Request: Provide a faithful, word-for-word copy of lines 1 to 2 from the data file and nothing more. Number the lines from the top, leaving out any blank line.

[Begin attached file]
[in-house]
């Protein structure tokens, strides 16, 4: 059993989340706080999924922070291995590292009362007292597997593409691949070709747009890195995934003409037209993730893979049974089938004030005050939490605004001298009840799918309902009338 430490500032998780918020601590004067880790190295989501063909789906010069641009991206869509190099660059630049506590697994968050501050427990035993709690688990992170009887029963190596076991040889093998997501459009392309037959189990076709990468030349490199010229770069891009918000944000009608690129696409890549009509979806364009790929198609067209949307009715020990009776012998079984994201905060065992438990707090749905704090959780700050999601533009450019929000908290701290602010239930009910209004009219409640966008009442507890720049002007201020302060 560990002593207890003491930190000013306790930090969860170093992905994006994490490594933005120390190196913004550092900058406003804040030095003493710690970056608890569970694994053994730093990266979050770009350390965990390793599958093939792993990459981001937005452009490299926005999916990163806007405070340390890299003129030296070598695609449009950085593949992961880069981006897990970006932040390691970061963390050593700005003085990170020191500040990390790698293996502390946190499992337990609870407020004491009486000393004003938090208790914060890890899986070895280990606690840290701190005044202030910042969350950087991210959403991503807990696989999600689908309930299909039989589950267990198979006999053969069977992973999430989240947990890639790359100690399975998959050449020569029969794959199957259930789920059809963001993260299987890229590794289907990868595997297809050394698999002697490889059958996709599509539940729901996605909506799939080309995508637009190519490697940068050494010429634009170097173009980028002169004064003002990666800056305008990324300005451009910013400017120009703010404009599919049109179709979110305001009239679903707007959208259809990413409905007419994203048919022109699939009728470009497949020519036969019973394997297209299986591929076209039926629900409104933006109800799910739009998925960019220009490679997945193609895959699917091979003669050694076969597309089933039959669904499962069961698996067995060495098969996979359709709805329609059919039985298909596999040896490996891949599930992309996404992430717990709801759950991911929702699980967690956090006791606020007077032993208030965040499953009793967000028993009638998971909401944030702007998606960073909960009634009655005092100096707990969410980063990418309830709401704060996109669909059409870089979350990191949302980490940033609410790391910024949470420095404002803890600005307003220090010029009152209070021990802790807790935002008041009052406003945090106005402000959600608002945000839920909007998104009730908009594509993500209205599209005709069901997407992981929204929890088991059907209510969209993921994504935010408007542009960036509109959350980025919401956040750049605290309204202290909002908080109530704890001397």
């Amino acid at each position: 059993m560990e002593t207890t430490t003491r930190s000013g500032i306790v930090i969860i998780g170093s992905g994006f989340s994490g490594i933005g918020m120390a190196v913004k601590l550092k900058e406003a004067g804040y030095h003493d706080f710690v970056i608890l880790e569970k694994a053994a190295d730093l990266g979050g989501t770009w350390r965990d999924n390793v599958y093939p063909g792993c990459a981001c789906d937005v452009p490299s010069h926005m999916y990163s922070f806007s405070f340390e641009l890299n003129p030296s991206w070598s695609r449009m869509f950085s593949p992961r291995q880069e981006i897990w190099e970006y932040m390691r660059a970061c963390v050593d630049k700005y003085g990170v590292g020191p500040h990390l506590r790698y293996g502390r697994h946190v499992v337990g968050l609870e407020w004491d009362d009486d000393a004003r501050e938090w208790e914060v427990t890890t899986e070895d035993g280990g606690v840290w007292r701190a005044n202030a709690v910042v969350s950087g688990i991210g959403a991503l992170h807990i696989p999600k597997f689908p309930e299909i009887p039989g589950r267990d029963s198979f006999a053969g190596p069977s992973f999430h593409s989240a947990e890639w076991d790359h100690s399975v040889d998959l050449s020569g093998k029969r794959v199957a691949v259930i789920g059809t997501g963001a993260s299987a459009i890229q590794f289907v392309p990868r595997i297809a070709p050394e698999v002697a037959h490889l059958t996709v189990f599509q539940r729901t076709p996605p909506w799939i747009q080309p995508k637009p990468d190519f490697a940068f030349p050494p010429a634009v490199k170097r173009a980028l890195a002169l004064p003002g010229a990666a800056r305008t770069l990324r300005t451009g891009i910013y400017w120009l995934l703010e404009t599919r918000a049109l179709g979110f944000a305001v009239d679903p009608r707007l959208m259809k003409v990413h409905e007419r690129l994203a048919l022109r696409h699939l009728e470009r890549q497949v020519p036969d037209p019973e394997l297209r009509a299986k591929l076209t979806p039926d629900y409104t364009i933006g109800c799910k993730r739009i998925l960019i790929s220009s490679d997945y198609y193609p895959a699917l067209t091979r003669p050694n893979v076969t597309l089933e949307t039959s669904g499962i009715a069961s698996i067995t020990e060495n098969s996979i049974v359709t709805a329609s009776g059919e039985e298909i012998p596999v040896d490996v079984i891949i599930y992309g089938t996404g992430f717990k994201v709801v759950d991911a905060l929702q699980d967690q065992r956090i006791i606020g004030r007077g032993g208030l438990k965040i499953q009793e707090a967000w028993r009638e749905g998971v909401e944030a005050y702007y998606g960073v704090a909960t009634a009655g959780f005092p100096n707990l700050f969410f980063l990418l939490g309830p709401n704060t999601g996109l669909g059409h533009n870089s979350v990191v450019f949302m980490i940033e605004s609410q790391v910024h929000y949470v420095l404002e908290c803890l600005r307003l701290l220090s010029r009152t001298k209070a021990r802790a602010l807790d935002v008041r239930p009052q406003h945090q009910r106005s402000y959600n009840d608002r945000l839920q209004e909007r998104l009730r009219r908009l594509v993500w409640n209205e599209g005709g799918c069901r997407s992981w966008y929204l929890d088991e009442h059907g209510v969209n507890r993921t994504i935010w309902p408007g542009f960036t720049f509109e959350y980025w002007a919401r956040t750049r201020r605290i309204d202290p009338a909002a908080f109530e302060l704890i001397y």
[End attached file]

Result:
[in-house]
């Protein structure tokens, strides 16, 4: 059993989340706080999924922070291995590292009362007292597997593409691949070709747009890195995934003409037209993730893979049974089938004030005050939490605004001298009840799918309902009338 430490500032998780918020601590004067880790190295989501063909789906010069641009991206869509190099660059630049506590697994968050501050427990035993709690688990992170009887029963190596076991040889093998997501459009392309037959189990076709990468030349490199010229770069891009918000944000009608690129696409890549009509979806364009790929198609067209949307009715020990009776012998079984994201905060065992438990707090749905704090959780700050999601533009450019929000908290701290602010239930009910209004009219409640966008009442507890720049002007201020302060 560990002593207890003491930190000013306790930090969860170093992905994006994490490594933005120390190196913004550092900058406003804040030095003493710690970056608890569970694994053994730093990266979050770009350390965990390793599958093939792993990459981001937005452009490299926005999916990163806007405070340390890299003129030296070598695609449009950085593949992961880069981006897990970006932040390691970061963390050593700005003085990170020191500040990390790698293996502390946190499992337990609870407020004491009486000393004003938090208790914060890890899986070895280990606690840290701190005044202030910042969350950087991210959403991503807990696989999600689908309930299909039989589950267990198979006999053969069977992973999430989240947990890639790359100690399975998959050449020569029969794959199957259930789920059809963001993260299987890229590794289907990868595997297809050394698999002697490889059958996709599509539940729901996605909506799939080309995508637009190519490697940068050494010429634009170097173009980028002169004064003002990666800056305008990324300005451009910013400017120009703010404009599919049109179709979110305001009239679903707007959208259809990413409905007419994203048919022109699939009728470009497949020519036969019973394997297209299986591929076209039926629900409104933006109800799910739009998925960019220009490679997945193609895959699917091979003669050694076969597309089933039959669904499962069961698996067995060495098969996979359709709805329609059919039985298909596999040896490996891949599930992309996404992430717990709801759950991911929702699980967690956090006791606020007077032993208030965040499953009793967000028993009638998971909401944030702007998606960073909960009634009655005092100096707990969410980063990418309830709401704060996109669909059409870089979350990191949302980490940033609410790391910024949470420095404002803890600005307003220090010029009152209070021990802790807790935002008041009052406003945090106005402000959600608002945000839920909007998104009730908009594509993500209205599209005709069901997407992981929204929890088991059907209510969209993921994504935010408007542009960036509109959350980025919401956040750049605290309204202290909002908080109530704890001397």